Opinion: Intercepts: The Hacker Equation

It started out simple enough: Early last year, Air Force Maj. Gen. John "Soup" Campbell, commander of the Joint Task Force for Computer Network Defense, placed the number of "attacks" against DOD networks at 250,000 each year.

But in November 1999, Lt. Gen. David Kelley, director of the Defense Information Systems Agency, talked about a 300 percent increase in the number of "unauthorized intrusions."

Intrusions skyrocketed, according to Kelley, from 5,844 in 1998 to 18,433 through November 1999. (Campbell reported last week that this number topped off at 22,144 for all of 1999.) This year the numbers got more complicated. In March, Lt. Col. LeRoy Lundgren, program manager for the Army's National Security Improvement Program, said the Army alone denied as many as 285,000 network queries last year because of questionable methods used in the queries. The Interceptor guesses "network queries" are somehow similar to "attacks."

Enter the Justice Department. According to Justice, the number of hacking cases throughout the government nearly doubled last year, reaching 1,154, up from 547 in 1998. One look at these numbers and you have to wonder if these guys even know that DOD is part of the federal government.

Then, of course, there are "incidents" and "intrusions" to deal with. Lt. Gen. William Campbell, the Army's chief information officer, last week told a crowd at the Association of the U.S. Army's annual symposium on information assurance and battlefield visualization that the Army experienced 3,077 "incidents" during fiscal 1999 and 58 "intrusions." For fiscal 2000, those numbers had reached 2,230 and 40, respectively, by April 4.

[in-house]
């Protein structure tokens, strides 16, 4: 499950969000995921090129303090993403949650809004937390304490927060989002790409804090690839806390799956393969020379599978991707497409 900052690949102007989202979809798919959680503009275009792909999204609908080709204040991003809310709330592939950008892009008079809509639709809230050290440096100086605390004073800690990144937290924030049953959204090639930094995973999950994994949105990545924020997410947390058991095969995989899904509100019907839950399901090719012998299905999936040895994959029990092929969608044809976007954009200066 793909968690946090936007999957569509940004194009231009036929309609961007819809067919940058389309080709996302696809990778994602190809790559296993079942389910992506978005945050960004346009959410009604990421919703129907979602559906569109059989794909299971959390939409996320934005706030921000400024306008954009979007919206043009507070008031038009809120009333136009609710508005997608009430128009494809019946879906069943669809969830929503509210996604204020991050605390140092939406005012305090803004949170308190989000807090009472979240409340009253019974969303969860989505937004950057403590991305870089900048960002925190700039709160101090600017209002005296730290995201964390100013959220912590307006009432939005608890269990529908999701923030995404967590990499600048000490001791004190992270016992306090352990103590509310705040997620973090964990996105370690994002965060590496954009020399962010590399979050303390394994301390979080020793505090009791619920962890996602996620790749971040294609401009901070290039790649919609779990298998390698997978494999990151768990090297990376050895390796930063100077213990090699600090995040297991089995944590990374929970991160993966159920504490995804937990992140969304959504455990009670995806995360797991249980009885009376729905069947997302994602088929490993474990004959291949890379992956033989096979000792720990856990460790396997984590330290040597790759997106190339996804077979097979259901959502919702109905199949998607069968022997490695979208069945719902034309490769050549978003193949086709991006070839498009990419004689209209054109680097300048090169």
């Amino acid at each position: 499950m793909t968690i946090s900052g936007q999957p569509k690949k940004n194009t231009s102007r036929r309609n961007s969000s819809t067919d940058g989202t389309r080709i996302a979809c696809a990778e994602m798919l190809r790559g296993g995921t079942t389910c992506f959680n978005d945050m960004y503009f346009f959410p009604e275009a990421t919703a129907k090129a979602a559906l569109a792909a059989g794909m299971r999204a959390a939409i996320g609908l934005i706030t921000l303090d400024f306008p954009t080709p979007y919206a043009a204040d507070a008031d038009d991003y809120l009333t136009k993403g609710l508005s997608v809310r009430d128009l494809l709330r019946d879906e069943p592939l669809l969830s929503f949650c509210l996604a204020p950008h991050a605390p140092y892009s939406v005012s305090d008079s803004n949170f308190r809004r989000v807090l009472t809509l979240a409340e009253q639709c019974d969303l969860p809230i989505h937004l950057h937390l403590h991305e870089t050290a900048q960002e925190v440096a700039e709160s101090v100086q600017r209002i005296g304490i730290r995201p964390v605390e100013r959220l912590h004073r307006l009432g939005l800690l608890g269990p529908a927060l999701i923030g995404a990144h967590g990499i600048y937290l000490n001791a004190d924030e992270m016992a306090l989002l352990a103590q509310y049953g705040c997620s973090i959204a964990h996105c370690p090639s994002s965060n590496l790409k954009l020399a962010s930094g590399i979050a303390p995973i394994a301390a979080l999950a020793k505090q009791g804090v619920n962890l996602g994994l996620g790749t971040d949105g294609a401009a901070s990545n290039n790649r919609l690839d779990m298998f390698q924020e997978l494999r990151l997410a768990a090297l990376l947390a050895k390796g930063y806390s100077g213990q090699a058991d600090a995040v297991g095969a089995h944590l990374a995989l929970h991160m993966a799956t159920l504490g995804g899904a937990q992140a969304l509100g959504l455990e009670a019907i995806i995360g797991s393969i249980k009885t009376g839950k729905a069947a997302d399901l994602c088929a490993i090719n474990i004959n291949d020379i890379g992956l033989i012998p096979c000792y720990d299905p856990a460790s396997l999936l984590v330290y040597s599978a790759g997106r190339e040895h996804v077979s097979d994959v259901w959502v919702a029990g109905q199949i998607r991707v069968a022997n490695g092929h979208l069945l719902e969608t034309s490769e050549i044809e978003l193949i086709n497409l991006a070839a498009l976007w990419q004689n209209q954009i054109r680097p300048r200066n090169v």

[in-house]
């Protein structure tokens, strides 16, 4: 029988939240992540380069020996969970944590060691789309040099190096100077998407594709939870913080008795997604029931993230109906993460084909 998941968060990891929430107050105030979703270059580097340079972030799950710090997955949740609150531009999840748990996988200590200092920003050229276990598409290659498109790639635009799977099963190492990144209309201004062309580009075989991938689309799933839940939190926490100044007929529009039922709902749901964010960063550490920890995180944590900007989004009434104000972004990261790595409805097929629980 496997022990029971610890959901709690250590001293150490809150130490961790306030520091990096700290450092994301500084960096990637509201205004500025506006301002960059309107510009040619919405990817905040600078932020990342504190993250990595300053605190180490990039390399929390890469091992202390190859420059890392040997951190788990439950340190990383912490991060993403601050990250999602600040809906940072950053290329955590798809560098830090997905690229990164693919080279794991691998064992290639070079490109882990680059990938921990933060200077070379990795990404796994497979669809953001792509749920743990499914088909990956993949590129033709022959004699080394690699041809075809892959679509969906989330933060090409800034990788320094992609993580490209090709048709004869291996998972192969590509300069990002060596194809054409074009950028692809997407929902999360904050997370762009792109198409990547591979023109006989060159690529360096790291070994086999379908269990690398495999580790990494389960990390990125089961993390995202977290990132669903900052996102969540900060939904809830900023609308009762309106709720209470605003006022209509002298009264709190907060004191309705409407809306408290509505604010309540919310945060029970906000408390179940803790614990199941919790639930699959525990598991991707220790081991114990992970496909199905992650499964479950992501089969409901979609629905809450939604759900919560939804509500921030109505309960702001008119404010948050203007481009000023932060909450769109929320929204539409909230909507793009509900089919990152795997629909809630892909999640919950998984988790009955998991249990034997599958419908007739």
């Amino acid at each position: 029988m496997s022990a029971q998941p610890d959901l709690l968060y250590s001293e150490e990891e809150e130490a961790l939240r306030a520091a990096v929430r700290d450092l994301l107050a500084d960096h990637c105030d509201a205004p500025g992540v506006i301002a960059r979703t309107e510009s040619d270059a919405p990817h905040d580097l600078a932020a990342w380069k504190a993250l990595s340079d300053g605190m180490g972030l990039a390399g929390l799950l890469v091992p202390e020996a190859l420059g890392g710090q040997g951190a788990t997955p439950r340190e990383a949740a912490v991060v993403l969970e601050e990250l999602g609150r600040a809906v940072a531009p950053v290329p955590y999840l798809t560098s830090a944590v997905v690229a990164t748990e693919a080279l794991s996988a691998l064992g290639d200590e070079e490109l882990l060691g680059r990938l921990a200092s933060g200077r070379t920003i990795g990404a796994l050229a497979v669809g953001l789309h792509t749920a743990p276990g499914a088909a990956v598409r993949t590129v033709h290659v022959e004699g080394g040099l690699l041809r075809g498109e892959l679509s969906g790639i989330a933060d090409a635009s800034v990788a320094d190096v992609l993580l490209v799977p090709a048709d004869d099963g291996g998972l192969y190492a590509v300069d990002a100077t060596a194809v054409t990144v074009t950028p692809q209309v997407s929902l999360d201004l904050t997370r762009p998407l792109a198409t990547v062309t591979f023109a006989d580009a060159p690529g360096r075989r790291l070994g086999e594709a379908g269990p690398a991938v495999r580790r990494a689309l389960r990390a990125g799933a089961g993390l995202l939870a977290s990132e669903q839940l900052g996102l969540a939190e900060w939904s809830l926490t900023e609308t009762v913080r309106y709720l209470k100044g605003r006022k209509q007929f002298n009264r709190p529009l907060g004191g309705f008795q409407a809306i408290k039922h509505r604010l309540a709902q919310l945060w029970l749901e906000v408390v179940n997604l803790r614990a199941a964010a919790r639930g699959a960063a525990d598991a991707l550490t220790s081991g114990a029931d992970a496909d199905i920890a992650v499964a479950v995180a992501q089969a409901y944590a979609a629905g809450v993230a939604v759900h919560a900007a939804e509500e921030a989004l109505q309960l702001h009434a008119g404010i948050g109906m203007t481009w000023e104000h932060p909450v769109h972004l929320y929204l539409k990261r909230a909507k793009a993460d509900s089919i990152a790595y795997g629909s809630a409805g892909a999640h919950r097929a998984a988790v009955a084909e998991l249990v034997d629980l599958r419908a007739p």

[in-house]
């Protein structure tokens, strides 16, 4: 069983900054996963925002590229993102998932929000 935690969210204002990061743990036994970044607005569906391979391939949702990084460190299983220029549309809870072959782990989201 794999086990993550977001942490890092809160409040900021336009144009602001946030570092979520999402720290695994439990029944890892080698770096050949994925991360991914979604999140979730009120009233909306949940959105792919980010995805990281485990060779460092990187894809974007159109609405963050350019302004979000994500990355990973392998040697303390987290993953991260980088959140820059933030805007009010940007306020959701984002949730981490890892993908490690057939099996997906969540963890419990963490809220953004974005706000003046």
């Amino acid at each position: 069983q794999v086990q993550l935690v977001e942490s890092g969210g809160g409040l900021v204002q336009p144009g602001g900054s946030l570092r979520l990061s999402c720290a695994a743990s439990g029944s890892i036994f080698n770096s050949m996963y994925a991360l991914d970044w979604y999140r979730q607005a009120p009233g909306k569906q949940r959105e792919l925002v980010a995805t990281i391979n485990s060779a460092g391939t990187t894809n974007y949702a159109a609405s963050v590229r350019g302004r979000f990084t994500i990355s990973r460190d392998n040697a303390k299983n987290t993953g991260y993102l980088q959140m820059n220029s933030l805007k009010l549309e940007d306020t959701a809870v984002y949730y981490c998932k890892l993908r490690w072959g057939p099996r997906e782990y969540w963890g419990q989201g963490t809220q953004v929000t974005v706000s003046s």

But "Soup" Campbell told the same crowd that in fiscal 1998 a total of 5,844 incidents were reported to the Pentagon by DOD commands. In fiscal 1999, that number reached 22,144, and during the first three months of this year, that number had already surpassed 5,993, Campbell said.

Confused? I am.

Serving Campbell Soup at the CIA

"Soup" Campbell told the Interceptor last week that he's received orders to report in June to CIA headquarters, where he will take over as the director of military support. Speaking at the AUSA symposium, Campbell also said the JTF-CND recently added legal counsel to its official structure.

"I never thought I'd need a lawyer to do my business," Campbell said, referring to the lack of legal guidelines governing computer network attack and defense.

Hey, don't knock it, Soup. Legal counsel is highly underrated in this world of error-prone databases and outdated hard-copy maps.

Fortunately, I hear that there's no shortage of lawyers in Langley, Virginia.

Go West, Young Man

My E-Ring listening post in the heart of the Pentagon has picked up several low-level signals indicating that Paul Brubaker, the Defense Department's acting deputy chief information officer, plans to leave his position in a matter of weeks.

A strong supporter of the Navy/Marine Corps Intranet proposal, Brubaker has apparently succumbed to "dot-com fever," according to sources, and will be zapping himself out to the West Coast after he checks out of DOD. One N/MCI insider said he hoped the move "is not a harbinger of the future" for the beleaguered program.Intercept something? Send it to the Interceptor at antenna@ fcw.com.

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Dan Verton

PC World
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